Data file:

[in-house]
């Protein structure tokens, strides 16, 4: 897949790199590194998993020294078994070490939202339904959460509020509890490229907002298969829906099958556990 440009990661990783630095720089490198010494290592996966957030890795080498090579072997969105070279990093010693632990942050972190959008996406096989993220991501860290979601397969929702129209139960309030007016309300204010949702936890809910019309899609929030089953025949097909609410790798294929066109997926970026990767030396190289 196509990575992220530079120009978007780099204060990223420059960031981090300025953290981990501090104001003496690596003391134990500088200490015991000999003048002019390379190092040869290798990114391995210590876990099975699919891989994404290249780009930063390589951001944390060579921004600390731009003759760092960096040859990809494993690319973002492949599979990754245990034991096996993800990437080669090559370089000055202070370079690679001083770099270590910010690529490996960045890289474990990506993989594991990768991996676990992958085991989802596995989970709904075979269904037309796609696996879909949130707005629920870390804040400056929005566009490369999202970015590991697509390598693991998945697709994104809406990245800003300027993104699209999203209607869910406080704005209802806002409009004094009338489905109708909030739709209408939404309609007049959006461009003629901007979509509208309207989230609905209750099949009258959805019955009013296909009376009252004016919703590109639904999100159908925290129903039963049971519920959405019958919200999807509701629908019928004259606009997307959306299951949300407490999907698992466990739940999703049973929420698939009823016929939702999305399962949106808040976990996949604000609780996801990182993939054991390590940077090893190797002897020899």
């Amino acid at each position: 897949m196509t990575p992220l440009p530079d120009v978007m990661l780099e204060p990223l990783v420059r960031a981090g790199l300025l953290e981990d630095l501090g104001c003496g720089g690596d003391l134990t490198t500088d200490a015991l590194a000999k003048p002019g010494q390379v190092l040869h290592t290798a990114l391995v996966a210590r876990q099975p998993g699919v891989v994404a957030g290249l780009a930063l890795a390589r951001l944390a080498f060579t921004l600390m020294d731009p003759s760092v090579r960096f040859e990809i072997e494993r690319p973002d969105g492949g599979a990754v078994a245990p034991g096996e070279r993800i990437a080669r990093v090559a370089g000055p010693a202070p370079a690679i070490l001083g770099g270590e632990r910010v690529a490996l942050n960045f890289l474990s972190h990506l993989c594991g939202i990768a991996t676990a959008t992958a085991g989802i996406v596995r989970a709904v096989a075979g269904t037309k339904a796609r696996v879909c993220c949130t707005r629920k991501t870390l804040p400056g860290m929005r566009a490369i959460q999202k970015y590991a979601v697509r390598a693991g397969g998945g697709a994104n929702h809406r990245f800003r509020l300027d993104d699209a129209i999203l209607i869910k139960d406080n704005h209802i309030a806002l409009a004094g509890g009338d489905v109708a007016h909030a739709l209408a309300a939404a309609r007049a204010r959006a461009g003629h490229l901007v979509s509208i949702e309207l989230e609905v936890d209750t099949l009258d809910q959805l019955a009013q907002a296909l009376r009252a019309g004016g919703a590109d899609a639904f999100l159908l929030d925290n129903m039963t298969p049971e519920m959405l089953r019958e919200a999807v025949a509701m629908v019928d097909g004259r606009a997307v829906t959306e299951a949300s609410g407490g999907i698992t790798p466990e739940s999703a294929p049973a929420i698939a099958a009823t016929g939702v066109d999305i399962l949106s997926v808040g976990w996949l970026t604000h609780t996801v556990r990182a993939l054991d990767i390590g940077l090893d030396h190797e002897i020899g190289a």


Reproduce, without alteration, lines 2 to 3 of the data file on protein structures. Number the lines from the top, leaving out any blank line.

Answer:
């Protein structure tokens, strides 16, 4: 897949790199590194998993020294078994070490939202339904959460509020509890490229907002298969829906099958556990 440009990661990783630095720089490198010494290592996966957030890795080498090579072997969105070279990093010693632990942050972190959008996406096989993220991501860290979601397969929702129209139960309030007016309300204010949702936890809910019309899609929030089953025949097909609410790798294929066109997926970026990767030396190289 196509990575992220530079120009978007780099204060990223420059960031981090300025953290981990501090104001003496690596003391134990500088200490015991000999003048002019390379190092040869290798990114391995210590876990099975699919891989994404290249780009930063390589951001944390060579921004600390731009003759760092960096040859990809494993690319973002492949599979990754245990034991096996993800990437080669090559370089000055202070370079690679001083770099270590910010690529490996960045890289474990990506993989594991990768991996676990992958085991989802596995989970709904075979269904037309796609696996879909949130707005629920870390804040400056929005566009490369999202970015590991697509390598693991998945697709994104809406990245800003300027993104699209999203209607869910406080704005209802806002409009004094009338489905109708909030739709209408939404309609007049959006461009003629901007979509509208309207989230609905209750099949009258959805019955009013296909009376009252004016919703590109639904999100159908925290129903039963049971519920959405019958919200999807509701629908019928004259606009997307959306299951949300407490999907698992466990739940999703049973929420698939009823016929939702999305399962949106808040976990996949604000609780996801990182993939054991390590940077090893190797002897020899």
């Amino acid at each position: 897949m196509t990575p992220l440009p530079d120009v978007m990661l780099e204060p990223l990783v420059r960031a981090g790199l300025l953290e981990d630095l501090g104001c003496g720089g690596d003391l134990t490198t500088d200490a015991l590194a000999k003048p002019g010494q390379v190092l040869h290592t290798a990114l391995v996966a210590r876990q099975p998993g699919v891989v994404a957030g290249l780009a930063l890795a390589r951001l944390a080498f060579t921004l600390m020294d731009p003759s760092v090579r960096f040859e990809i072997e494993r690319p973002d969105g492949g599979a990754v078994a245990p034991g096996e070279r993800i990437a080669r990093v090559a370089g000055p010693a202070p370079a690679i070490l001083g770099g270590e632990r910010v690529a490996l942050n960045f890289l474990s972190h990506l993989c594991g939202i990768a991996t676990a959008t992958a085991g989802i996406v596995r989970a709904v096989a075979g269904t037309k339904a796609r696996v879909c993220c949130t707005r629920k991501t870390l804040p400056g860290m929005r566009a490369i959460q999202k970015y590991a979601v697509r390598a693991g397969g998945g697709a994104n929702h809406r990245f800003r509020l300027d993104d699209a129209i999203l209607i869910k139960d406080n704005h209802i309030a806002l409009a004094g509890g009338d489905v109708a007016h909030a739709l209408a309300a939404a309609r007049a204010r959006a461009g003629h490229l901007v979509s509208i949702e309207l989230e609905v936890d209750t099949l009258d809910q959805l019955a009013q907002a296909l009376r009252a019309g004016g919703a590109d899609a639904f999100l159908l929030d925290n129903m039963t298969p049971e519920m959405l089953r019958e919200a999807v025949a509701m629908v019928d097909g004259r606009a997307v829906t959306e299951a949300s609410g407490g999907i698992t790798p466990e739940s999703a294929p049973a929420i698939a099958a009823t016929g939702v066109d999305i399962l949106s997926v808040g976990w996949l970026t604000h609780t996801v556990r990182a993939l054991d990767i390590g940077l090893d030396h190797e002897i020899g190289a």